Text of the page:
Doctors, not politicians, should make medical decisions

A group of mostly male Republicans in the House have chosen to focus on a dangerous bill that would ban abortion at 20 weeks nationwide and put Congress between women and their doctors. On top of that, nearly 700 bills were introduced in state legislatures around the country to restrict access to women’s health, including the unconstitutional attack on low-income women’s equal access to safe and legal abortion (SB 49) here in Alaska.

The impact of restricting abortion after 20 weeks is particularly unpalatable in Alaska, where so many women live in rural, isolated communities with little or no access to health care near their home. Initial appointments, check-ups, follow-ups, and consultations take place later than they would otherwise because of distance and financial restrictions. About 99 percent of all abortions take place before 21 weeks, but when a woman seeks an abortion later in pregnancy, it’s often the result of heartbreaking and unusual circumstances—circumstances where medical professionals and her family should not be limited by politicians who are not in her shoes.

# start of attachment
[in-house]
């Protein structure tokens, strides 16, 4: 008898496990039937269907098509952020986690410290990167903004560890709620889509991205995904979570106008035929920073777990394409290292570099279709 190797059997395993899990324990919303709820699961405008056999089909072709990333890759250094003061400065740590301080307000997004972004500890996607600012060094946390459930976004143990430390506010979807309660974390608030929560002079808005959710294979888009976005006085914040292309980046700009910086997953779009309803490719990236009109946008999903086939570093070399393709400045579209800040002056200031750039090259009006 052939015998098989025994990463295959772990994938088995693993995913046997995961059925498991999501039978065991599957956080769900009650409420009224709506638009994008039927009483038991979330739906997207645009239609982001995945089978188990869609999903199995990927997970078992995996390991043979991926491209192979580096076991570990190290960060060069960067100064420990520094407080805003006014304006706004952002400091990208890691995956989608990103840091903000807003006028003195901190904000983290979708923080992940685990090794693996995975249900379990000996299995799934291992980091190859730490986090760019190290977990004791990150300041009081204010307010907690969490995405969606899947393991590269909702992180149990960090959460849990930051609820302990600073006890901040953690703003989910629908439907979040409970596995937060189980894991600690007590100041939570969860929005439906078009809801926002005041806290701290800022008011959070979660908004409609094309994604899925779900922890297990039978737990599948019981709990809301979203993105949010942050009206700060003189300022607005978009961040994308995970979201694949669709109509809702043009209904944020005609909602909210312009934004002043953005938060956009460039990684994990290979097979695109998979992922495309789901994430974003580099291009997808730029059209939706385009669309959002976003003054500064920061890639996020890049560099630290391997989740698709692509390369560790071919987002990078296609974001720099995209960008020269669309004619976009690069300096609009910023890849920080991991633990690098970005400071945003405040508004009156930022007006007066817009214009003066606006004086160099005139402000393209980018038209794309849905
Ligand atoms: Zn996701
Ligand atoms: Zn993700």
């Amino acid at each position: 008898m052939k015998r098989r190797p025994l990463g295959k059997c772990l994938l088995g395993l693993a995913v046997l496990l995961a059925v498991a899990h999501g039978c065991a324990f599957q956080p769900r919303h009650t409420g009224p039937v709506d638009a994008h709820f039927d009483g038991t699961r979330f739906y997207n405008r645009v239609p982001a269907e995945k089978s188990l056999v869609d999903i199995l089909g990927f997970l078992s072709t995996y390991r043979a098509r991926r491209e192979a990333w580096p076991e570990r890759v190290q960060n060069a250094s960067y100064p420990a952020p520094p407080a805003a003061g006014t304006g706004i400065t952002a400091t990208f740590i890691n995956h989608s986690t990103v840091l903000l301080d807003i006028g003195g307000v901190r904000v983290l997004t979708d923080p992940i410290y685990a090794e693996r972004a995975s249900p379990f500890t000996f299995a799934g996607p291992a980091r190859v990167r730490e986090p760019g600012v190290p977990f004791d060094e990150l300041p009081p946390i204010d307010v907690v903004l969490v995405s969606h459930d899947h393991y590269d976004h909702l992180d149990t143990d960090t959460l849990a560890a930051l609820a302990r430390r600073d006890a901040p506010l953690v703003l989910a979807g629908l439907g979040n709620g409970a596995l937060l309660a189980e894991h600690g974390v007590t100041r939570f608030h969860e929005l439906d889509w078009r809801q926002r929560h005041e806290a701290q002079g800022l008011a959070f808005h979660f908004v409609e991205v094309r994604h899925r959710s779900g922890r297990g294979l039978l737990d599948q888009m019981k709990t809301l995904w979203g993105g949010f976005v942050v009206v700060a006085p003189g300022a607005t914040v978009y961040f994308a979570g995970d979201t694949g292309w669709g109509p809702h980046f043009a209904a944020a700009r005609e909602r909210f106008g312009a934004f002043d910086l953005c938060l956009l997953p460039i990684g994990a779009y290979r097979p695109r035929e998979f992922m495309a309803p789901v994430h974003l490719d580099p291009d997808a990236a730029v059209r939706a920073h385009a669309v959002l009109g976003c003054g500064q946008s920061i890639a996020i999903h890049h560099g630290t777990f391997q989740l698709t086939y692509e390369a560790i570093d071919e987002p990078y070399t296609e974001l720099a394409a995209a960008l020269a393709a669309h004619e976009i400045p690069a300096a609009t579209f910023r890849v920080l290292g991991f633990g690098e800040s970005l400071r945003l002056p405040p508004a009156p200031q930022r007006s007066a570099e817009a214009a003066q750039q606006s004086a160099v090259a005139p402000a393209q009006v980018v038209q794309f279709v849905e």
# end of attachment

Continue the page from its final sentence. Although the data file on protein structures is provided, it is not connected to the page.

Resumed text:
I felt hopeful after the 2012 election that the Todd Akin “legitimate rape” debacle would teach politicians that women prefer to make their own private medical decisions. I am saddened to hear that politicians are still hell-bent on finding new ways to suppress access to safe and legal abortion, and to dictate medical practices to doctors. Americans want doctors and medical experts to make medical decisions and set health regulations, not politicians. Laws like SB 49 here in Alaska, which is an unconstitutional push to cut access to private medical decisions for low-income Alaskan women, and the nationwide 20-week abortion ban, take away medical experts’ power, women’s rights, and place undue hardship on rural low-income women in Alaska.

Lynn Kenealy



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